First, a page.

No place better to get all the info than right from the source. Here's an autobiography that Broadcast Pioneers member George Finkel wrote:
I didn’t have a job, so I took my small amount of money, and started driving south and west. I had a degree in Radio and TV, so that’s what I was looking for.
I tried South Bend, but there was nothing there. However, I had seen a notice at Michigan that Playboy Magazine was looking for young ad salesmen. Next stop, Chicago and Playboy Magazine. I was hired as a local ad salesman in Chicago and my adventure was started.
Playboy was young, and they cut corners where they could. I was used as a model for some ads and also some Playboy products. I modeled the first Bunny Logo Golf Shirt, and the Blazer & Skimmer Straw Hat for a Jazz festival. Next Hefner wanted a TV Show, and I became the Syndication Manager for the show. It was terrible, but it was something in TV.
After two years at Playboy, I saw an ad in Broadcasting Magazine, looking for an Announcer/Director in Rockford, IL. I drove the 100 miles to Rockford, interviewed for the job, and I was hired.
Rockford was a small market station, but it was run like a “big city” operation. Separate directors did one show in the weather, news, sports block. We each had different assignments, so we got a lot of different experiences.
Rockford was a wonderful learning experience. In addition, I met and married my wife, Lynn, and our first child, Mike, was born there.
After 3 years, I was ready to move on. Another ad in Broadcasting, led me to a Production Mgr/Operations Mgr job in Evansville, IN at WFIE. Unlike WTVO, this was a “Small Market” station. I ran the production and the operations, did some directing, and also announced the commercials for a local meat market. We went through two floods and my daughter Lori was born in Evansville.
Next up for one year was WFIL, Philadelphia, as a producer/director. It was a big market station, but when the Production Manager asked me to go with him, and help him open up a new UHF station, I jumped at the chance. WPHL was into a lot of sports, and I was offered the job as Production/ Operations Mgr. It was a great chance, in a Major Market, for me and my staff, to do games, and also to help run a new station.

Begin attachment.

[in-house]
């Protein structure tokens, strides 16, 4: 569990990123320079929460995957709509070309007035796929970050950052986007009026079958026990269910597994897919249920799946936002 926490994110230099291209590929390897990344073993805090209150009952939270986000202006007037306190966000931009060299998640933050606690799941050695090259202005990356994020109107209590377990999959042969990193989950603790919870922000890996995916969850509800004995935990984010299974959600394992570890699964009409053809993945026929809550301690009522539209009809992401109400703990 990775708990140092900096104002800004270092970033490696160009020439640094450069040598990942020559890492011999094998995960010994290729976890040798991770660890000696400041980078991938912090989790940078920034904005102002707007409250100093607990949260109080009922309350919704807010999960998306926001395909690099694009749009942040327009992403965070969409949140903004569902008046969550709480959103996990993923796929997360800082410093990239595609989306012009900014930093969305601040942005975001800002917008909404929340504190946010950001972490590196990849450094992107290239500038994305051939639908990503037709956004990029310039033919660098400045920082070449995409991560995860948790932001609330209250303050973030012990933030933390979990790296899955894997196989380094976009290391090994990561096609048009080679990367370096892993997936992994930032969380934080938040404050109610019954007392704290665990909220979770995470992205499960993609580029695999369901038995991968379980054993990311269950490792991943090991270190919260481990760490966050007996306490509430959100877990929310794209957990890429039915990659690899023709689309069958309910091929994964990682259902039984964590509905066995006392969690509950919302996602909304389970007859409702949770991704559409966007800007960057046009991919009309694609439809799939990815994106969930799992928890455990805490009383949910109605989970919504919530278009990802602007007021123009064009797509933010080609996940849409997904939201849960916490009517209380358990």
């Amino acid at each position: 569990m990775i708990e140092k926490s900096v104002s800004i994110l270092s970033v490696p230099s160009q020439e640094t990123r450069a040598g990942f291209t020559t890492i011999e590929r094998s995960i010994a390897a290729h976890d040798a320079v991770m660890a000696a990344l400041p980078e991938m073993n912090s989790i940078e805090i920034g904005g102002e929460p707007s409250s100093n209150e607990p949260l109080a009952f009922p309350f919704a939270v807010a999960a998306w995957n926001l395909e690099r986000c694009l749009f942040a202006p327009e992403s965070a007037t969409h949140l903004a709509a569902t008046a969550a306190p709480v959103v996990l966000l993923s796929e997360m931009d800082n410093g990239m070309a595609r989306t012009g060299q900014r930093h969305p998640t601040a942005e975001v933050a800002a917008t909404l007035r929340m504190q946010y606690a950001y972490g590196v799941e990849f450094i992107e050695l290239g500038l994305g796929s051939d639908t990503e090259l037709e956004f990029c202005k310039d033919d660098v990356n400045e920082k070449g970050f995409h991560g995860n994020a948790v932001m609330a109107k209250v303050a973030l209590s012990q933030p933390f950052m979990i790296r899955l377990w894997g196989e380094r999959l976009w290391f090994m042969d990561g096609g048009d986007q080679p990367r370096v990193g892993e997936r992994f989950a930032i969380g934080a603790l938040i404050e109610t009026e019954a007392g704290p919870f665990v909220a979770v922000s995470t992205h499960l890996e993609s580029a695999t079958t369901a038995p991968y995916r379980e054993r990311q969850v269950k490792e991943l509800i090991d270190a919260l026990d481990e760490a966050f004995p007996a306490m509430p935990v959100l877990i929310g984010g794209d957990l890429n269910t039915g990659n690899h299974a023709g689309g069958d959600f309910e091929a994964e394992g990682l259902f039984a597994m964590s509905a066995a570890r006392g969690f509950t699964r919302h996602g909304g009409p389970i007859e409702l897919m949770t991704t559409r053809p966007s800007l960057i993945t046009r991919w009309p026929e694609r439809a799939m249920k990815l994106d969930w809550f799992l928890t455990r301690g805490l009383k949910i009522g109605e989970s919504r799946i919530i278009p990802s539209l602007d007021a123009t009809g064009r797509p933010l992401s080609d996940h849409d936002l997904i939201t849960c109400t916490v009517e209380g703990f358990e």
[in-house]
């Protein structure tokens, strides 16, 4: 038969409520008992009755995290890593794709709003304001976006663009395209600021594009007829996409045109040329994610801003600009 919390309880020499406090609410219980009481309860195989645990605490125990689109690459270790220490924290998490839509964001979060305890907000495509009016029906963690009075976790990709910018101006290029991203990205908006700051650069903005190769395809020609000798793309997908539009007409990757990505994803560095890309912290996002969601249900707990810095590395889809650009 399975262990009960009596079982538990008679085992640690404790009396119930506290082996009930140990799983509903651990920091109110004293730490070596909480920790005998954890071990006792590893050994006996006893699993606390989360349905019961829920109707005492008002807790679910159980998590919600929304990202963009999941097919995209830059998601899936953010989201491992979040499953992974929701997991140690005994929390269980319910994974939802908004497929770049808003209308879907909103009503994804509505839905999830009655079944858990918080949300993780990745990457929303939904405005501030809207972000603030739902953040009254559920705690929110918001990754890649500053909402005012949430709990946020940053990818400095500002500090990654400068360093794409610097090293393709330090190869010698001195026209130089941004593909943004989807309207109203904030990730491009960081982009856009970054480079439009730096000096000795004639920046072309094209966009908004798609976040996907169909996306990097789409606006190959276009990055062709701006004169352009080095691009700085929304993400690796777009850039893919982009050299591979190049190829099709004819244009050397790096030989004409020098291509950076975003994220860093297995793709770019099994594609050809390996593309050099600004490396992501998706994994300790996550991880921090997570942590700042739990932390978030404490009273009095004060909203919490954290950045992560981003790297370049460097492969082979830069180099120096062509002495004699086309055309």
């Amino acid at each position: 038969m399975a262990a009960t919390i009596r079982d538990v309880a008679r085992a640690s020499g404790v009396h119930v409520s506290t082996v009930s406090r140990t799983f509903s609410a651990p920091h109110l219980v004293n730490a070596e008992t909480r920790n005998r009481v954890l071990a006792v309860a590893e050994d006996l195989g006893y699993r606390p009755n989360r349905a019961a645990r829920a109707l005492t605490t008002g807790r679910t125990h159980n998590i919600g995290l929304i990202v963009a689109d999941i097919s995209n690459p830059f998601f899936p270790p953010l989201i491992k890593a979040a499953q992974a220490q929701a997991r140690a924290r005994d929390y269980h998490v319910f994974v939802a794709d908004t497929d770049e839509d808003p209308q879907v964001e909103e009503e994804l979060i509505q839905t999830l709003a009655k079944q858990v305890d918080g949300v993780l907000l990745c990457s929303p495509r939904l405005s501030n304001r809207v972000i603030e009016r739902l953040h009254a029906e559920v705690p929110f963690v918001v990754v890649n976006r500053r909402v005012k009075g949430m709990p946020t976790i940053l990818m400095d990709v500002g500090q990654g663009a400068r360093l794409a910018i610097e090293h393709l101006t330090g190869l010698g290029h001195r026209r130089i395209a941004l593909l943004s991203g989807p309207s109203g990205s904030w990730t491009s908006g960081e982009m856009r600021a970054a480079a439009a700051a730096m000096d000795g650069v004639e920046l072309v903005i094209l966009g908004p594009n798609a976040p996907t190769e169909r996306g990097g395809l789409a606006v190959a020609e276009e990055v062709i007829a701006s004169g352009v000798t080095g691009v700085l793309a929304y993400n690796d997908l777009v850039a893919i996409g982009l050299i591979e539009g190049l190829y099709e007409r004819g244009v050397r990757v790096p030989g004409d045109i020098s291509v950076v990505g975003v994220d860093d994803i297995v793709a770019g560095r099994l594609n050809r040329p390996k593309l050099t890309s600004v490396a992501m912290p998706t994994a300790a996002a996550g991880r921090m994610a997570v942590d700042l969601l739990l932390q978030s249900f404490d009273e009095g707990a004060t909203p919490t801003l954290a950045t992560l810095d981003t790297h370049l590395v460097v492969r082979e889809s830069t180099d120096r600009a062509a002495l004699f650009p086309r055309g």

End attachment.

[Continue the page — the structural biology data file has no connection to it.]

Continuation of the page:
The station was owned by Aaron Katz and Len Stevens, and we went into sports and kids shows, plus off network reruns. At first we had Atlantic City Senators minor league football. Then Palestra Basketball with Bill Campbell and Richie Ashburn broadcasting 50 or more games a year. I was the producer/director for most of these basketball games during the first four years. Next we added 76ers road games which were called by Al Meltzer and Charlie Swift.
As we went along, we had an Eagles football game that was moved by the World Series, live tennis, bowling and finally the Phillies games. That was a lot of sports coverage and most of it was live.
My next stop was my “temporary” stop at NBC Sports. When I interviewed with Scotty Connell. He told me that it was not a long term job, just some fill in games. Nineteen years later I left after producing/co-producing /or directing 6 Super Bowls, 6 Orange Bowl games, 6 World Series, 6 NCAA Basketball Championships, and 2 Hockey Stanley Cups, including the Philadelphia Flyers first two Cup wins.
I won 3 national Emmys; one for Super Bowl XIII, one for the Milwaukee- St. Louis World Series, and one for Gymnastics at the Korean Olympics. We also have the highest rated Basketball Game in History; Magic against Byrd in the NCAA Finals.
After that I free-lanced. I directed 5 Mummers Parades, 2 or 3 on WPHL, 10 years of Miami Dolphins Pre-season football games and produced 88 Houston Rockets games.
It was quite a career.
From the official archives of the Broadcast Pioneers of Philadelphia
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